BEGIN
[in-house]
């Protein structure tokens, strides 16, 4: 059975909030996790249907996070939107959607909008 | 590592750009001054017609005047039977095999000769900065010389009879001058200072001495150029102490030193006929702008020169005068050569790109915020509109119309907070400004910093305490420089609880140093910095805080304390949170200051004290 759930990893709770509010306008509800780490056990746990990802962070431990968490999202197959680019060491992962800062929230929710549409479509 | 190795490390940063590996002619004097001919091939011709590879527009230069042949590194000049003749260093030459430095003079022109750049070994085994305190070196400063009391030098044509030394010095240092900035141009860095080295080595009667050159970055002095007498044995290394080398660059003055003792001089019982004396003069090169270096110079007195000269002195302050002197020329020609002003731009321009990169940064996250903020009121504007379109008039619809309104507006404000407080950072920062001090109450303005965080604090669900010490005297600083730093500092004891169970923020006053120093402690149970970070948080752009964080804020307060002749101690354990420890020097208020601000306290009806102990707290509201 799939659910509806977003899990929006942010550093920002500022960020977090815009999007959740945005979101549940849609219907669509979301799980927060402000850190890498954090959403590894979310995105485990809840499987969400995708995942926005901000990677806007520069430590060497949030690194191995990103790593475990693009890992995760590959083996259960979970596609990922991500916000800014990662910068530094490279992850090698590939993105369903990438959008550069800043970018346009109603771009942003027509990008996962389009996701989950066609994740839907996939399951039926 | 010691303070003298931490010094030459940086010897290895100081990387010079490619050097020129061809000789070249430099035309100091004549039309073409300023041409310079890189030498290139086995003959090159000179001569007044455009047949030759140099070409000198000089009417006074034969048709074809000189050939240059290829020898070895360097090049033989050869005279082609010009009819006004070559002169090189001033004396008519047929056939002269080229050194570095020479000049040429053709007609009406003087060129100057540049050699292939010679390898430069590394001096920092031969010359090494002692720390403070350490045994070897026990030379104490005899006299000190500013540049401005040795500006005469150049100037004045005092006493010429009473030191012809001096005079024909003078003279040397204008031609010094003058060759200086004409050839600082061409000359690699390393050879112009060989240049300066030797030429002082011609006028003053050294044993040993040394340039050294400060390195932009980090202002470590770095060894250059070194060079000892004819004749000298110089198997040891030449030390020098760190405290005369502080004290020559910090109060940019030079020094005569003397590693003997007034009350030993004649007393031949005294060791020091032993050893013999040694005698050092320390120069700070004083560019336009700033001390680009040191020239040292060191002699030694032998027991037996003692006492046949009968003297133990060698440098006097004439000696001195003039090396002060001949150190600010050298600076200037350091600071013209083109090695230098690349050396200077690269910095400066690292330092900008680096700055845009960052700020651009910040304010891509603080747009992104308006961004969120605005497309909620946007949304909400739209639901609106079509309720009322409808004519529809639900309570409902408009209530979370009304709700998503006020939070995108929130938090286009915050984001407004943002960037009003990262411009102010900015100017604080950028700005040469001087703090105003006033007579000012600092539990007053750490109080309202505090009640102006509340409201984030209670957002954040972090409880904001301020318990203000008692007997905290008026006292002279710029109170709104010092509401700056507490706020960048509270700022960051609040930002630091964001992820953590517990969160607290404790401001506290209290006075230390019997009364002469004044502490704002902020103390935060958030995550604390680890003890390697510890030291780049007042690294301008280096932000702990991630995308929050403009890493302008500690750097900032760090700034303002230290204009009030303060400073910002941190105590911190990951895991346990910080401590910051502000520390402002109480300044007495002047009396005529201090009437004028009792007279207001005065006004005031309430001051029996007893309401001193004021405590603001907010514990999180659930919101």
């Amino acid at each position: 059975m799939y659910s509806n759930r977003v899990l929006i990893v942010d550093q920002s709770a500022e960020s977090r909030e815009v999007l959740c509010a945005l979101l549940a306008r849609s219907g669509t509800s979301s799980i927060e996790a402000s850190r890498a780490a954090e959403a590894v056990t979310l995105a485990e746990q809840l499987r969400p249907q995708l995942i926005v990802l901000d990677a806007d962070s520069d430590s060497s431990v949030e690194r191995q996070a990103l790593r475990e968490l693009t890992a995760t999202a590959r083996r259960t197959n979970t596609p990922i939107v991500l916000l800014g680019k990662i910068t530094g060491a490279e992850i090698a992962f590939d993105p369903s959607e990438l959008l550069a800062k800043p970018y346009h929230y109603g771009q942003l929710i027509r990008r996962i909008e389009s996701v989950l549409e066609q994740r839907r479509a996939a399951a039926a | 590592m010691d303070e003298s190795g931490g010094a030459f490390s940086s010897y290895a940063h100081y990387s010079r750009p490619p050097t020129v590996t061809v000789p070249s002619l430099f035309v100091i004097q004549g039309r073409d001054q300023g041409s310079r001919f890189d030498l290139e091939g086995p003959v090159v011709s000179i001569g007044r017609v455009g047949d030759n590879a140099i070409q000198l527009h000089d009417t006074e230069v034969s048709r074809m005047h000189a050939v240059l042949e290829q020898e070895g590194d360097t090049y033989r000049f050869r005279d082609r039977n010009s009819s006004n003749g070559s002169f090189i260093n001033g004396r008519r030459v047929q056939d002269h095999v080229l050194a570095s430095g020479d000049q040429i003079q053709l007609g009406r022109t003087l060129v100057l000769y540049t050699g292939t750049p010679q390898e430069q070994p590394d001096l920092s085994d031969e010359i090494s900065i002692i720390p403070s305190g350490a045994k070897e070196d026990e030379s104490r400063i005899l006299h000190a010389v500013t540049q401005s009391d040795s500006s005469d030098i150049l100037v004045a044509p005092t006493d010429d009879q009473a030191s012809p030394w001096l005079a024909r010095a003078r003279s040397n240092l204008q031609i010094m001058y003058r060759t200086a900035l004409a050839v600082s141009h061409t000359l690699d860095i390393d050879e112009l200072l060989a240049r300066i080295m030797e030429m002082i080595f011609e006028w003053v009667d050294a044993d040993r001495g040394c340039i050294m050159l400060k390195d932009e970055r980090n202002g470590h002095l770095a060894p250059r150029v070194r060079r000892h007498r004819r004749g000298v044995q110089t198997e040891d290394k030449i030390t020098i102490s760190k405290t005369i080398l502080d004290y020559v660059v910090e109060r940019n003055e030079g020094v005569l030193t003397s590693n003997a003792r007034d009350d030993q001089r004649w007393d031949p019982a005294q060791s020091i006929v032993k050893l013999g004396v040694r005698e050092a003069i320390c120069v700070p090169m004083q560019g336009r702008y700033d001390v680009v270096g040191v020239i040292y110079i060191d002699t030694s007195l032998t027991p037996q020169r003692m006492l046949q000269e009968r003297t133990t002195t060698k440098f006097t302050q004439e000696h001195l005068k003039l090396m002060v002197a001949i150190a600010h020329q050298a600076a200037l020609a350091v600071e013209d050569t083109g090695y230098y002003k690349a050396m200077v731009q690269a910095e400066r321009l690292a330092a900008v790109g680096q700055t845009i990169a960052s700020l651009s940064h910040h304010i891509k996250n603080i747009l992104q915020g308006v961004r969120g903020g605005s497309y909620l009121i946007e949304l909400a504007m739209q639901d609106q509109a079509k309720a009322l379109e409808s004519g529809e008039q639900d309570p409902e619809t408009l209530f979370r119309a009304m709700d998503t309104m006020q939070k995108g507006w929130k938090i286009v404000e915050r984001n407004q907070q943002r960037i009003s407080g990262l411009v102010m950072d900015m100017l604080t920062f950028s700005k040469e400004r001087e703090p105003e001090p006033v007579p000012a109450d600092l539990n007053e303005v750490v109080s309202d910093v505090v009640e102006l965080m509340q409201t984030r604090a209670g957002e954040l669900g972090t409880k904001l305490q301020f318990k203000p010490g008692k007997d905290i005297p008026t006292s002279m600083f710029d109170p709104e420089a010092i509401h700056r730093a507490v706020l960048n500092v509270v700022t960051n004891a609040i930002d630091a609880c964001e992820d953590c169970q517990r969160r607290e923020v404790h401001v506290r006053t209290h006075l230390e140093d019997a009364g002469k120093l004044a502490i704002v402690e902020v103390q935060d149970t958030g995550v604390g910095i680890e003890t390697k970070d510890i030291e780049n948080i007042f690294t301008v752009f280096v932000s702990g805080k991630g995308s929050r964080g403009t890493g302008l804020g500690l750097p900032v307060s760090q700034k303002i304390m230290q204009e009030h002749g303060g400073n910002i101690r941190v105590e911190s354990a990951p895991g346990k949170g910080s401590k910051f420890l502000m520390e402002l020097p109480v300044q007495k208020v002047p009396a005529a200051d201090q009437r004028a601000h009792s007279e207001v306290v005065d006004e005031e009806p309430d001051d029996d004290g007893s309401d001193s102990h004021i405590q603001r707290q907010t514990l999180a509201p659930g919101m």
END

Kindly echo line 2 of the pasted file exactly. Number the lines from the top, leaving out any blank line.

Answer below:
């Protein structure tokens, strides 16, 4: 059975909030996790249907996070939107959607909008 | 590592750009001054017609005047039977095999000769900065010389009879001058200072001495150029102490030193006929702008020169005068050569790109915020509109119309907070400004910093305490420089609880140093910095805080304390949170200051004290 759930990893709770509010306008509800780490056990746990990802962070431990968490999202197959680019060491992962800062929230929710549409479509 | 190795490390940063590996002619004097001919091939011709590879527009230069042949590194000049003749260093030459430095003079022109750049070994085994305190070196400063009391030098044509030394010095240092900035141009860095080295080595009667050159970055002095007498044995290394080398660059003055003792001089019982004396003069090169270096110079007195000269002195302050002197020329020609002003731009321009990169940064996250903020009121504007379109008039619809309104507006404000407080950072920062001090109450303005965080604090669900010490005297600083730093500092004891169970923020006053120093402690149970970070948080752009964080804020307060002749101690354990420890020097208020601000306290009806102990707290509201 799939659910509806977003899990929006942010550093920002500022960020977090815009999007959740945005979101549940849609219907669509979301799980927060402000850190890498954090959403590894979310995105485990809840499987969400995708995942926005901000990677806007520069430590060497949030690194191995990103790593475990693009890992995760590959083996259960979970596609990922991500916000800014990662910068530094490279992850090698590939993105369903990438959008550069800043970018346009109603771009942003027509990008996962389009996701989950066609994740839907996939399951039926 | 010691303070003298931490010094030459940086010897290895100081990387010079490619050097020129061809000789070249430099035309100091004549039309073409300023041409310079890189030498290139086995003959090159000179001569007044455009047949030759140099070409000198000089009417006074034969048709074809000189050939240059290829020898070895360097090049033989050869005279082609010009009819006004070559002169090189001033004396008519047929056939002269080229050194570095020479000049040429053709007609009406003087060129100057540049050699292939010679390898430069590394001096920092031969010359090494002692720390403070350490045994070897026990030379104490005899006299000190500013540049401005040795500006005469150049100037004045005092006493010429009473030191012809001096005079024909003078003279040397204008031609010094003058060759200086004409050839600082061409000359690699390393050879112009060989240049300066030797030429002082011609006028003053050294044993040993040394340039050294400060390195932009980090202002470590770095060894250059070194060079000892004819004749000298110089198997040891030449030390020098760190405290005369502080004290020559910090109060940019030079020094005569003397590693003997007034009350030993004649007393031949005294060791020091032993050893013999040694005698050092320390120069700070004083560019336009700033001390680009040191020239040292060191002699030694032998027991037996003692006492046949009968003297133990060698440098006097004439000696001195003039090396002060001949150190600010050298600076200037350091600071013209083109090695230098690349050396200077690269910095400066690292330092900008680096700055845009960052700020651009910040304010891509603080747009992104308006961004969120605005497309909620946007949304909400739209639901609106079509309720009322409808004519529809639900309570409902408009209530979370009304709700998503006020939070995108929130938090286009915050984001407004943002960037009003990262411009102010900015100017604080950028700005040469001087703090105003006033007579000012600092539990007053750490109080309202505090009640102006509340409201984030209670957002954040972090409880904001301020318990203000008692007997905290008026006292002279710029109170709104010092509401700056507490706020960048509270700022960051609040930002630091964001992820953590517990969160607290404790401001506290209290006075230390019997009364002469004044502490704002902020103390935060958030995550604390680890003890390697510890030291780049007042690294301008280096932000702990991630995308929050403009890493302008500690750097900032760090700034303002230290204009009030303060400073910002941190105590911190990951895991346990910080401590910051502000520390402002109480300044007495002047009396005529201090009437004028009792007279207001005065006004005031309430001051029996007893309401001193004021405590603001907010514990999180659930919101």